It’s official: Facebook is aware that Instagram, which it owns, is detrimental to your mental health. According to Instagram researchers, “32% of teen girls said that when they felt bad about their bodies, Instagram made them feel worse.” according to a presentation posted to Facebook’s internal messaging board in 2020 and released by Facebook whistleblower Frances Haugen. “We make body image issues worse for one in three teen girls.” the researchers said in a 2019 slide.
Instagram and Self-Esteem
Before we look at the tools we have at our disposal, it’s crucial to understand why we might need to more carefully manage our feeds. “Aspects of Instagram compound each other to create a perfect storm,” according to Instagram’s own research. The app’s addictiveness, the urge to share only your greatest moments, and the emphasis on beauty are all factors.
It’s all about the likes on social media platforms like Instagram, which encourages us to publish carefully edited images of ourselves and our lives and compare ourselves to other people who are doing the same. Some of the most popular content shows extremely attractive people in extremely attractive settings doing extremely attractive things.
How to Make Instagram a Healthier Place
You can make Instagram a healthier place to hang out in three ways. You can utilise features to limit your app usage, such as limiting it to specific periods or ensuring that you don’t spend too much time on it. You have more control over who you follow, yet this does not prevent you from seeing adverts or recommended followers. You can also utilise Instagram’s own tools to get more control over what you view.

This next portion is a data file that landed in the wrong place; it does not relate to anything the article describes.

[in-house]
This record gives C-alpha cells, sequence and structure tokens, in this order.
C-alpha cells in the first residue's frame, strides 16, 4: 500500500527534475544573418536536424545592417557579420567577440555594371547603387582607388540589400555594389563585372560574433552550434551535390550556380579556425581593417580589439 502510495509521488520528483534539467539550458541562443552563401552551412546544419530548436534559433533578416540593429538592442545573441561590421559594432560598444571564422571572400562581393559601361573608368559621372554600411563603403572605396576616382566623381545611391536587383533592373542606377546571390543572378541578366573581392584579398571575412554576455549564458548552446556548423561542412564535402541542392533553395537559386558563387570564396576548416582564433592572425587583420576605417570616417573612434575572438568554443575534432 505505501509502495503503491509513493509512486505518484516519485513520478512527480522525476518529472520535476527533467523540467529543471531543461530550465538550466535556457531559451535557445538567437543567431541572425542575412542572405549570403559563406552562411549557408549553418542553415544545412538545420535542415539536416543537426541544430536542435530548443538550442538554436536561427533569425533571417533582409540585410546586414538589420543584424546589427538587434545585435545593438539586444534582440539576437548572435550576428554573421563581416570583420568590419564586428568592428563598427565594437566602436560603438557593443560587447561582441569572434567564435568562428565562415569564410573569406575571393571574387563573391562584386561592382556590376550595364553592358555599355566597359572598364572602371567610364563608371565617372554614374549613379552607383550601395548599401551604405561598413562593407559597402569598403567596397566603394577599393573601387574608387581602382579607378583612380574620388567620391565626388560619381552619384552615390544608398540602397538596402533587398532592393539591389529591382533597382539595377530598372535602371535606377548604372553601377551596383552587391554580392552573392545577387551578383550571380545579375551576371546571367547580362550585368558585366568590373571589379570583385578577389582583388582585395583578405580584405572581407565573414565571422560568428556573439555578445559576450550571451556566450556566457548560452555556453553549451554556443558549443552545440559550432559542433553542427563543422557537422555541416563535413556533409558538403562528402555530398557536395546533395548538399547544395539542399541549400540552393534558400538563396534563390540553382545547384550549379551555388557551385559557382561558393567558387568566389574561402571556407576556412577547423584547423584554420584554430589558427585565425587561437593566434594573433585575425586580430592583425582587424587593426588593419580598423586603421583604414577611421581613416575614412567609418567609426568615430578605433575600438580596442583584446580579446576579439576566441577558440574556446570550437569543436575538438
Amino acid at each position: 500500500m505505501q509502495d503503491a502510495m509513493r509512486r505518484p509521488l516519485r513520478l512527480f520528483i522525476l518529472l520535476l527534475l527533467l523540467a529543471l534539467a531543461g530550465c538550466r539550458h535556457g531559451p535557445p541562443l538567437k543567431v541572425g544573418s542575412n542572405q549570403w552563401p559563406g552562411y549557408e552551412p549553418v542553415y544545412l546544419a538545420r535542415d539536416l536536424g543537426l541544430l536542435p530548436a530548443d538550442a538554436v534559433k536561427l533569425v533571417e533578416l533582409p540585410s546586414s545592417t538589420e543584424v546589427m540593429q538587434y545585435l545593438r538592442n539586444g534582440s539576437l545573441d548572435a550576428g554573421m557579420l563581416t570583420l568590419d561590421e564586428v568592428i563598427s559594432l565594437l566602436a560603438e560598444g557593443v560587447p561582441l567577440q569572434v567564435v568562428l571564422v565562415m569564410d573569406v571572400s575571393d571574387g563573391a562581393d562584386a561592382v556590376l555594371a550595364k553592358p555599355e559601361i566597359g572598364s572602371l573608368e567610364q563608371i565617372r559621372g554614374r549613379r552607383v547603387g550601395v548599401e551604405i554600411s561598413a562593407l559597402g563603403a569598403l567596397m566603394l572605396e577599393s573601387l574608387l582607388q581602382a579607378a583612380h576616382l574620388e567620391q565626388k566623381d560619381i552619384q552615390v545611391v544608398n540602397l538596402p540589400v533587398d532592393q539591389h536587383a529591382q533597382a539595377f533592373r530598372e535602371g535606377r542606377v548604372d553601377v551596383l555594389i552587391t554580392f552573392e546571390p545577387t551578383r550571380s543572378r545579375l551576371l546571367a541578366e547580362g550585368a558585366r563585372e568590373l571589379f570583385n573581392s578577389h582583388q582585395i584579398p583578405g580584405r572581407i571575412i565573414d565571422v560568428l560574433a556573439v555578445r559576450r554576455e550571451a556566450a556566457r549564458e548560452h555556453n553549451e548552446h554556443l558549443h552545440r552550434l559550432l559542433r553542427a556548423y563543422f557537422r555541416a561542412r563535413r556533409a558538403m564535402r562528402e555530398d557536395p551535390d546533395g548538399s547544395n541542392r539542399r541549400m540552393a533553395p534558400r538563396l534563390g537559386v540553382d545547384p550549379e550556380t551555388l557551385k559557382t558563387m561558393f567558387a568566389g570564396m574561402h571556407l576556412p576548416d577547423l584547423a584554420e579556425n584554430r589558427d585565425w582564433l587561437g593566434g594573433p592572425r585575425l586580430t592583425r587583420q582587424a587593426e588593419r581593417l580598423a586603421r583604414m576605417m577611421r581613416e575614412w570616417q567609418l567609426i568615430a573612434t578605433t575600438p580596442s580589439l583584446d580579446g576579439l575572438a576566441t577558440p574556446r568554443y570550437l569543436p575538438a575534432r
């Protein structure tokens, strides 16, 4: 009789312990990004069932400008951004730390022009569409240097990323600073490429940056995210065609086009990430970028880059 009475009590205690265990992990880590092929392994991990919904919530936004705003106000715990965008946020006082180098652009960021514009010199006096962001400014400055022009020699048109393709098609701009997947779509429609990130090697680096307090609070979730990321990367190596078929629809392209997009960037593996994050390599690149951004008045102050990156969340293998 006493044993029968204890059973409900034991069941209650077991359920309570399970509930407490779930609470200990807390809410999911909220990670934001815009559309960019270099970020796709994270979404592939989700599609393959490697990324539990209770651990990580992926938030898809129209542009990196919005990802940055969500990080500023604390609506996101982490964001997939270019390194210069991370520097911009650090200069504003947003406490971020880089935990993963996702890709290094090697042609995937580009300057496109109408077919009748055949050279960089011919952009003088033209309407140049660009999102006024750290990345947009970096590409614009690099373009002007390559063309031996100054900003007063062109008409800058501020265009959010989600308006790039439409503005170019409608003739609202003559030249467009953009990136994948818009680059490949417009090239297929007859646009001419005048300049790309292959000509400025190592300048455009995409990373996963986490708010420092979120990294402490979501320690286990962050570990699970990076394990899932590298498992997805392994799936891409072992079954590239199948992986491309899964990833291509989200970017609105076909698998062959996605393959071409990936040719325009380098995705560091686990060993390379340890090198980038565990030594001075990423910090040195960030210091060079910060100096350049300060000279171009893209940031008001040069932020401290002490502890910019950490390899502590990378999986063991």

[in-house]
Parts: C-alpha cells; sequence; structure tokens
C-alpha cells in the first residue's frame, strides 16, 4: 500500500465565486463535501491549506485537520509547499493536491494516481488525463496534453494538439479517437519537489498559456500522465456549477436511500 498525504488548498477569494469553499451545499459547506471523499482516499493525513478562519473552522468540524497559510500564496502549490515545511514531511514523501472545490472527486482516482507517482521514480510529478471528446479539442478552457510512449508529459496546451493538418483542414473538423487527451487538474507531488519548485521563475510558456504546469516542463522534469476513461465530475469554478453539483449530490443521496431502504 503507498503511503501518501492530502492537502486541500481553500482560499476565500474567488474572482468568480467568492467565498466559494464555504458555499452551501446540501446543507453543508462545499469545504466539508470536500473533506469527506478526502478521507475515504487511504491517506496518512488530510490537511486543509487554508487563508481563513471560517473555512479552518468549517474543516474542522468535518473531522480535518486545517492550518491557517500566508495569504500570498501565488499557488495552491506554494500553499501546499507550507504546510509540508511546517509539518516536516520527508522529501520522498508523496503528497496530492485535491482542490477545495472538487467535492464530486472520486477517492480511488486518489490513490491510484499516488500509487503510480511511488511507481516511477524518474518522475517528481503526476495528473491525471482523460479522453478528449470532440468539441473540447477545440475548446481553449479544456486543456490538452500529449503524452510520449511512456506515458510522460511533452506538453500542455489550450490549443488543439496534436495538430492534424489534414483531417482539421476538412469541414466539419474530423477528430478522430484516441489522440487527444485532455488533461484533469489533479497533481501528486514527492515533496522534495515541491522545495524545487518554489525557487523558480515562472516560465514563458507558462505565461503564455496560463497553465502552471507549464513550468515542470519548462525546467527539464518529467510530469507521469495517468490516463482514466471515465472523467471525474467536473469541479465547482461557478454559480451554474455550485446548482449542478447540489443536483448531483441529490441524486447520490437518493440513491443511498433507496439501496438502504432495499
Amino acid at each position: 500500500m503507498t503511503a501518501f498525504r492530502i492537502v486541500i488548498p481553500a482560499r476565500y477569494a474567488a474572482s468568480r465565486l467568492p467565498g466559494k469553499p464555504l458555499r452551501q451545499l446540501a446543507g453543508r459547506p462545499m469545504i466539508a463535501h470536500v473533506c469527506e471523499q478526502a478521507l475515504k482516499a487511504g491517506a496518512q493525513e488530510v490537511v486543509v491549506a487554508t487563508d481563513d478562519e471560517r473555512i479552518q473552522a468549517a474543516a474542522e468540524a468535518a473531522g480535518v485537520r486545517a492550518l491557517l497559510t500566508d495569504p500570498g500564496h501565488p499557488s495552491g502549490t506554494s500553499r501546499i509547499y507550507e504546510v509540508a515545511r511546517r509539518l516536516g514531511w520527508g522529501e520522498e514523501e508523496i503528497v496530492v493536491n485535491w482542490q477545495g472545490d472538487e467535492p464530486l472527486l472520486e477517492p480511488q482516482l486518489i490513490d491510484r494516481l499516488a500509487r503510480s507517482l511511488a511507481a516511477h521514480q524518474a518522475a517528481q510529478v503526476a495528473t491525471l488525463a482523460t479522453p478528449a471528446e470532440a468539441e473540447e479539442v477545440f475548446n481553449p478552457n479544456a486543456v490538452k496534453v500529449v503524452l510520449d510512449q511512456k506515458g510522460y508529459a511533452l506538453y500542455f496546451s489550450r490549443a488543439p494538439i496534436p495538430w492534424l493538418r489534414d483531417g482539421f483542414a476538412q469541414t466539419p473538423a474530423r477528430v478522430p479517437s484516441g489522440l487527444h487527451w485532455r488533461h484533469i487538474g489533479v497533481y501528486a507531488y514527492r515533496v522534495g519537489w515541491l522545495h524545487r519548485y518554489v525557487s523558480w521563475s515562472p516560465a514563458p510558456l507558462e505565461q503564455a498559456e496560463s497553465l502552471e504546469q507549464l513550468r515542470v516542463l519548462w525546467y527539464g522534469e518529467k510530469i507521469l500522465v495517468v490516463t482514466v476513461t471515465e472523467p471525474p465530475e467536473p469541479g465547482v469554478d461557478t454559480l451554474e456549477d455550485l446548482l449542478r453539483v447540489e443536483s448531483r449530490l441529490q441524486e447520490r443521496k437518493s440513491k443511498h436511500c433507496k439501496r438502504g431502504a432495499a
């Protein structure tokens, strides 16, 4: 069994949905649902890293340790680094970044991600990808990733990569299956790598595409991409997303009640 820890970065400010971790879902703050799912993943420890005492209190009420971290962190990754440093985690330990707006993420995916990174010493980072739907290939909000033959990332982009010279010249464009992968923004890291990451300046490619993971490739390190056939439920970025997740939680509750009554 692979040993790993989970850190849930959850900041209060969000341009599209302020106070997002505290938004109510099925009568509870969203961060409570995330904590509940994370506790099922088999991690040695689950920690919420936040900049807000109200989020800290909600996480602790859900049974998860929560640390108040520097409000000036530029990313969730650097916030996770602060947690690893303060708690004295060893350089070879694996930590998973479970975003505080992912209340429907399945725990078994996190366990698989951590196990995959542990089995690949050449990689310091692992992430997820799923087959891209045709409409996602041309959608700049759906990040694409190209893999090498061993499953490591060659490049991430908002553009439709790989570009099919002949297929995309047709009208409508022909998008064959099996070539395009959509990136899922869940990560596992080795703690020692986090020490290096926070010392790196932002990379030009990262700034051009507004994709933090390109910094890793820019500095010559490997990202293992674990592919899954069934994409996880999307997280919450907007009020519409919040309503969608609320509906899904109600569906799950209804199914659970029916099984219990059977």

Limit the Time
Limiting screen time is easy with Apple and Android phones and tablets. They’re in Settings > Screen Time > App Limits on iOS, and in Settings > Digital Wellbeing & Parental Controls on Android. You can then establish daily restrictions for your app, such as limiting access to one hour each day.
Make Instagram Enjoyable
There are numerous options within the Instagram app that you can use to customise how the app functions for you. They’re scattered throughout the Settings page, which you can reach via your Profile. You can ban potentially offensive or triggering content by going to Settings > Privacy > Hidden Words; you can also disable Like and View counts and limit who can tag or message you by going to Settings > Privacy > Posts.
Throw out the Bad Stuff
Settings > Account > Sensitive Content Control is definitely worth a look. This allows you to boost the strength of Instagram’s sensitive content filter, which has three levels (two if you’re under 18: the Allow option is unavailable to you): Allow, restrict, and restrict some more. Allow disables the filter; Limit, the default setting, tries to keep you from seeing upsetting or objectionable information; Limit Even More is more severe.